The Lords of Salem review

Heidi (Moon Zombie) is a late-night rock DJ at a Salem radio station. She lives alone with her dog in a slightly creepy apartment building. After finishing work the station receptionist gives her a package – a vinyl LP by a band calling themselves The Lords, which comes in a wooden box emblazoned with an occult symbol that looks like a cross between the stick figure from The Blair Witch Project and the logo of the band Einstürzende Neubauten.

Heidi and her fellow DJs give the record a spin on air during in interview with Francis Matthias (Davison), a local historian who has written a book on the notorious Salem Witch Trials. The music is, not to put too fine a point on it, absolutely ghastly, a kind of industrial folk grindcore that sounds like a cow chewing on a cello. The record is shown to cause a variety of women listening to the show, including Heidi, to enter a trance-like state.

When Heidi returns home, there appears to be a new tenant in the vacant apartment down the hall. However her landlady (Judy "Inseminoid" Geeson) insists no-one has moved in. Gradually the record exerts more and more of a malign influence on Heidi causing her fellow DJ Whitey (Phillips, deliberately made up to look like a nerdier version of Rob Zombie for god knows what reason) to worry she may be on drugs.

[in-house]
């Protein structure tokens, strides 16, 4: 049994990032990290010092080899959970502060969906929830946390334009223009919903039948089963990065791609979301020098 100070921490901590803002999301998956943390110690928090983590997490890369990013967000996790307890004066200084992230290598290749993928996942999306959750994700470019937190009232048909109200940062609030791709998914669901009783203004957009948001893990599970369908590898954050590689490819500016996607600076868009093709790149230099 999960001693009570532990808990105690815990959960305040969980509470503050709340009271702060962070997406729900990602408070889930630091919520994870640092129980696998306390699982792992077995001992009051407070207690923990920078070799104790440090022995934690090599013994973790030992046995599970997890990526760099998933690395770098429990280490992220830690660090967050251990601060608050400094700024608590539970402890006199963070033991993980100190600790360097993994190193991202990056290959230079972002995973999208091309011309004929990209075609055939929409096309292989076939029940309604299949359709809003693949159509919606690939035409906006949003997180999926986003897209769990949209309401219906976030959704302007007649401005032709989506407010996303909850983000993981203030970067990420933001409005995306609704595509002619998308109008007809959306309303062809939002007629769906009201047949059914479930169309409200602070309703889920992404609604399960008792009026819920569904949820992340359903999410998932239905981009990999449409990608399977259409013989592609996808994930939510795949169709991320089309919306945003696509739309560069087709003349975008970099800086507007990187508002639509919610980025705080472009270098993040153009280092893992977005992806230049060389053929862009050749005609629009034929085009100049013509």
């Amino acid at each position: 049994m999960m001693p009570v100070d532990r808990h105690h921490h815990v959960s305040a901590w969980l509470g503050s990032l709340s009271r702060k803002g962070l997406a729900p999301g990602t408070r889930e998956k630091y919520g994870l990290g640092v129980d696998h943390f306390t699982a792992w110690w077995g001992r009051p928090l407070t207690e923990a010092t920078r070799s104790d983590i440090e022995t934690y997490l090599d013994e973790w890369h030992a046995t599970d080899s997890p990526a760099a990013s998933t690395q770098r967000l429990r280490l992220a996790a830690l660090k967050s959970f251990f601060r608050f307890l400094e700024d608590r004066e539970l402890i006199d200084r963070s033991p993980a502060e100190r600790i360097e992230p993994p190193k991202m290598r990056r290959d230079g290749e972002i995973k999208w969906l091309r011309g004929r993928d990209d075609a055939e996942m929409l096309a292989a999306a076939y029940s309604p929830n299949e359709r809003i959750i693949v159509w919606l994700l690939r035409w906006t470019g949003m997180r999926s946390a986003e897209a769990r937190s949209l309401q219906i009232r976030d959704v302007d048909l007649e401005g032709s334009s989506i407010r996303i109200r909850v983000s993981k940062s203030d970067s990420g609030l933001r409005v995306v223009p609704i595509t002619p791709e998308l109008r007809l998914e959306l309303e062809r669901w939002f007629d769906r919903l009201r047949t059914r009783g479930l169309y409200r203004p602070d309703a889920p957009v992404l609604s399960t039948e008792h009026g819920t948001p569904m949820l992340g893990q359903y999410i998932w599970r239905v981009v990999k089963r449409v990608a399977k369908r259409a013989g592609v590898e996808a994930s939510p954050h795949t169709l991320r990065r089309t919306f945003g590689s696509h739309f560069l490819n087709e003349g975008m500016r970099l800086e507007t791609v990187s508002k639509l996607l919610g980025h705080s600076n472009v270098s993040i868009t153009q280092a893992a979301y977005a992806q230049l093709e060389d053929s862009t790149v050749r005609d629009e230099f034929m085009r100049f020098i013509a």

Also haunted by The Lords' strange music, Matthias investigates further and uncovers (in the most heinous scene of exposition-by-Google in 21st century film history) evidence of a link between The Lords and a coven of Satan-worshiping witches who were burnt at the stake in the 17th century. It has to be noted that for a man who has written a book on witchcraft, and who runs a folk museum on the history of Salem, Matthais is remarkably clueless about either subject. As more and more bizarre and inexplicable events occur, it is announced that The Lords are to play a "for-one-night-only" gig in Salem, bringing events to crescendo of meaninglessness.

Rock star turned trash cinema auteur Rob Zombie is a controversial figure among genre fans. His first film, The House of a 1000 Corpses, was a minor success despite significant distribution and production hassles. I liked Zombie's debut picture but hated its quasi-sequel, The Devil’s Rejects, which I found to be a vacuous and indulgent exercise in sadism. Rejects become a cult hit, which steered Zombie into more mainstream horror franchise territory when he took on the poisoned chalice of remaking John Carpenter’s slasher classic Halloween. This remake was wildly divisive among horror fans, although the sequel was hated by almost everybody. With this latest film, Zombie has turned his back on the American grindhouse traditions to craft something that is closer to the European tradition of art-house horror. He has fallen flat on his face.